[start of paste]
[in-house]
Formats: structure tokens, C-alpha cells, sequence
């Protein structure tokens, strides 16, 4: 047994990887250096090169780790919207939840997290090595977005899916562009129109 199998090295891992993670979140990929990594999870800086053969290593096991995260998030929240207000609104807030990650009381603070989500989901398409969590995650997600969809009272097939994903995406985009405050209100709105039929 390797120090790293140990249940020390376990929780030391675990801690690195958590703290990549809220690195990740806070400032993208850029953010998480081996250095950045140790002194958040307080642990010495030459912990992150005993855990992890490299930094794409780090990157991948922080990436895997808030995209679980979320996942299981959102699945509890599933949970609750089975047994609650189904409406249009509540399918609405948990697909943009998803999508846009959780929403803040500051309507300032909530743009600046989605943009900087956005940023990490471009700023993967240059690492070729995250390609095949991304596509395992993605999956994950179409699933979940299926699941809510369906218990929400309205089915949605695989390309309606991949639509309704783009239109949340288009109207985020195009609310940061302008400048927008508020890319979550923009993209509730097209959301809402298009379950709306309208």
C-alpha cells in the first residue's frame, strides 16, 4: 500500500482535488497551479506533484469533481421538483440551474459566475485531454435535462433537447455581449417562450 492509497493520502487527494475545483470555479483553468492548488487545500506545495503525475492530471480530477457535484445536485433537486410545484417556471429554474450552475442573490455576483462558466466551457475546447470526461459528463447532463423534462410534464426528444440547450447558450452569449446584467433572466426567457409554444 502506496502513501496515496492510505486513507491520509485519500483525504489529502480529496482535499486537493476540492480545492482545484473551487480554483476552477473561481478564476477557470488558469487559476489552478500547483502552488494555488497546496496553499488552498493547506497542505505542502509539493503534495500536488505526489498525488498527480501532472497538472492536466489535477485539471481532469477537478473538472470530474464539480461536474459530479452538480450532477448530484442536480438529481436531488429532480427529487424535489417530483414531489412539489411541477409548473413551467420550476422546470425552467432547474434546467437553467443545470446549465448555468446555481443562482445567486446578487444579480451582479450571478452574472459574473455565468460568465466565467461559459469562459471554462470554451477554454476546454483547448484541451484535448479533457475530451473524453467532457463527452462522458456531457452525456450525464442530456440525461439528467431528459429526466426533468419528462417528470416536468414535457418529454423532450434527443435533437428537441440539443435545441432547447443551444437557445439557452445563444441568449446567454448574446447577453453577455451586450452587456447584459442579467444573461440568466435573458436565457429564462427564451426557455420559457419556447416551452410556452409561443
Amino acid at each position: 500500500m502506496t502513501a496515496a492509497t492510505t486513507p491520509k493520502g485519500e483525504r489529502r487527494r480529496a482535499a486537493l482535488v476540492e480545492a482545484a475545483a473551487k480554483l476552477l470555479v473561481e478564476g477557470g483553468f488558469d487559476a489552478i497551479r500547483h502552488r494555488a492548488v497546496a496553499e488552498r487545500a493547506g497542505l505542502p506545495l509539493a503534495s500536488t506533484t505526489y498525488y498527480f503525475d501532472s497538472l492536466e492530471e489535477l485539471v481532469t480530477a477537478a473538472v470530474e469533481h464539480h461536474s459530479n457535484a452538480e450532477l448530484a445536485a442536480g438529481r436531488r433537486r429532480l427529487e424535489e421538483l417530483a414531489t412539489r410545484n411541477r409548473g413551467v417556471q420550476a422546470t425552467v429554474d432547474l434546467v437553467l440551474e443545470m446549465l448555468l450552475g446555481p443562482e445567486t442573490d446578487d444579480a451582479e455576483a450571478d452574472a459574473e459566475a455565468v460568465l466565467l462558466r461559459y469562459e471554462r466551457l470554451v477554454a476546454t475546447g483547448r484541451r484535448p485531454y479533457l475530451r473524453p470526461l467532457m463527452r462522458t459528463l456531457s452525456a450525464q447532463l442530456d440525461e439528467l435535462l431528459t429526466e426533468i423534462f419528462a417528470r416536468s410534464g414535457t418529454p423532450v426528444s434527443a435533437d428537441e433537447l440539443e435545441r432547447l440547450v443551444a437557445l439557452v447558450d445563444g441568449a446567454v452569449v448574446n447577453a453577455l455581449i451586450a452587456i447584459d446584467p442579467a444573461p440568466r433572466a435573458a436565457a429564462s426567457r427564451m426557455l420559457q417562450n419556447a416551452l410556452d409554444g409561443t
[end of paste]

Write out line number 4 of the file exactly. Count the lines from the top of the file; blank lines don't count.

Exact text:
C-alpha cells in the first residue's frame, strides 16, 4: 500500500482535488497551479506533484469533481421538483440551474459566475485531454435535462433537447455581449417562450 492509497493520502487527494475545483470555479483553468492548488487545500506545495503525475492530471480530477457535484445536485433537486410545484417556471429554474450552475442573490455576483462558466466551457475546447470526461459528463447532463423534462410534464426528444440547450447558450452569449446584467433572466426567457409554444 502506496502513501496515496492510505486513507491520509485519500483525504489529502480529496482535499486537493476540492480545492482545484473551487480554483476552477473561481478564476477557470488558469487559476489552478500547483502552488494555488497546496496553499488552498493547506497542505505542502509539493503534495500536488505526489498525488498527480501532472497538472492536466489535477485539471481532469477537478473538472470530474464539480461536474459530479452538480450532477448530484442536480438529481436531488429532480427529487424535489417530483414531489412539489411541477409548473413551467420550476422546470425552467432547474434546467437553467443545470446549465448555468446555481443562482445567486446578487444579480451582479450571478452574472459574473455565468460568465466565467461559459469562459471554462470554451477554454476546454483547448484541451484535448479533457475530451473524453467532457463527452462522458456531457452525456450525464442530456440525461439528467431528459429526466426533468419528462417528470416536468414535457418529454423532450434527443435533437428537441440539443435545441432547447443551444437557445439557452445563444441568449446567454448574446447577453453577455451586450452587456447584459442579467444573461440568466435573458436565457429564462427564451426557455420559457419556447416551452410556452409561443